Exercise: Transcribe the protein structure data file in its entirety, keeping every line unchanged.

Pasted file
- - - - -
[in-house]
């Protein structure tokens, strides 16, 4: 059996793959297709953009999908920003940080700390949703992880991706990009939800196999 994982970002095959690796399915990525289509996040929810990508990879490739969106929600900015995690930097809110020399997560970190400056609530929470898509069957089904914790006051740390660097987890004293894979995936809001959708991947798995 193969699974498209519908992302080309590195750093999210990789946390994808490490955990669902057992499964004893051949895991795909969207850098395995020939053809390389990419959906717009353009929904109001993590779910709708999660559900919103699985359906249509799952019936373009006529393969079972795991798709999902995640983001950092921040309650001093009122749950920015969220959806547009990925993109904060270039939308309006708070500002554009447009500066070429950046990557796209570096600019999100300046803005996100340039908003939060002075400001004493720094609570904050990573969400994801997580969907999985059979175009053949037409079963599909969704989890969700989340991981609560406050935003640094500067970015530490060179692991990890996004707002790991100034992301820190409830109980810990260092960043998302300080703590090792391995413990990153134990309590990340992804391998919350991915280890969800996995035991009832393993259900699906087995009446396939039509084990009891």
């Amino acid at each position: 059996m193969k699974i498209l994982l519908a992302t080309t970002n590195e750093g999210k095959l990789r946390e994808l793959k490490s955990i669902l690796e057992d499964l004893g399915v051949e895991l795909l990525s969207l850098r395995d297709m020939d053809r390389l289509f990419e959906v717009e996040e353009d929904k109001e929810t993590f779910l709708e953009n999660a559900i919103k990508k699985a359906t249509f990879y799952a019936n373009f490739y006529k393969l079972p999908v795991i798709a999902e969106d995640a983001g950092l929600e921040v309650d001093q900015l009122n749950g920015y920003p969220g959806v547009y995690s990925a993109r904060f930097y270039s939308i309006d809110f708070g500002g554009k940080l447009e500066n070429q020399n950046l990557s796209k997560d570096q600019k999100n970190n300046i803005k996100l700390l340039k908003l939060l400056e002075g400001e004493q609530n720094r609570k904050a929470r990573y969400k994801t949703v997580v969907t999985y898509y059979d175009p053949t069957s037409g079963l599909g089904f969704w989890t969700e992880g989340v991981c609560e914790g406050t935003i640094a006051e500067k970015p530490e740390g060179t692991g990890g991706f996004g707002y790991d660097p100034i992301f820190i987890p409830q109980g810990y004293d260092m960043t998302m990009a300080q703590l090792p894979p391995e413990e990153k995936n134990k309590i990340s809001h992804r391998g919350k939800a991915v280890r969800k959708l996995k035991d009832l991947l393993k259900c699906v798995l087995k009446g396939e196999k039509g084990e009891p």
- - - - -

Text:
[in-house]
């Protein structure tokens, strides 16, 4: 059996793959297709953009999908920003940080700390949703992880991706990009939800196999 994982970002095959690796399915990525289509996040929810990508990879490739969106929600900015995690930097809110020399997560970190400056609530929470898509069957089904914790006051740390660097987890004293894979995936809001959708991947798995 193969699974498209519908992302080309590195750093999210990789946390994808490490955990669902057992499964004893051949895991795909969207850098395995020939053809390389990419959906717009353009929904109001993590779910709708999660559900919103699985359906249509799952019936373009006529393969079972795991798709999902995640983001950092921040309650001093009122749950920015969220959806547009990925993109904060270039939308309006708070500002554009447009500066070429950046990557796209570096600019999100300046803005996100340039908003939060002075400001004493720094609570904050990573969400994801997580969907999985059979175009053949037409079963599909969704989890969700989340991981609560406050935003640094500067970015530490060179692991990890996004707002790991100034992301820190409830109980810990260092960043998302300080703590090792391995413990990153134990309590990340992804391998919350991915280890969800996995035991009832393993259900699906087995009446396939039509084990009891």
């Amino acid at each position: 059996m193969k699974i498209l994982l519908a992302t080309t970002n590195e750093g999210k095959l990789r946390e994808l793959k490490s955990i669902l690796e057992d499964l004893g399915v051949e895991l795909l990525s969207l850098r395995d297709m020939d053809r390389l289509f990419e959906v717009e996040e353009d929904k109001e929810t993590f779910l709708e953009n999660a559900i919103k990508k699985a359906t249509f990879y799952a019936n373009f490739y006529k393969l079972p999908v795991i798709a999902e969106d995640a983001g950092l929600e921040v309650d001093q900015l009122n749950g920015y920003p969220g959806v547009y995690s990925a993109r904060f930097y270039s939308i309006d809110f708070g500002g554009k940080l447009e500066n070429q020399n950046l990557s796209k997560d570096q600019k999100n970190n300046i803005k996100l700390l340039k908003l939060l400056e002075g400001e004493q609530n720094r609570k904050a929470r990573y969400k994801t949703v997580v969907t999985y898509y059979d175009p053949t069957s037409g079963l599909g089904f969704w989890t969700e992880g989340v991981c609560e914790g406050t935003i640094a006051e500067k970015p530490e740390g060179t692991g990890g991706f996004g707002y790991d660097p100034i992301f820190i987890p409830q109980g810990y004293d260092m960043t998302m990009a300080q703590l090792p894979p391995e413990e990153k995936n134990k309590i990340s809001h992804r391998g919350k939800a991915v280890r969800k959708l996995k035991d009832l991947l393993k259900c699906v798995l087995k009446g396939e196999k039509g084990e009891p």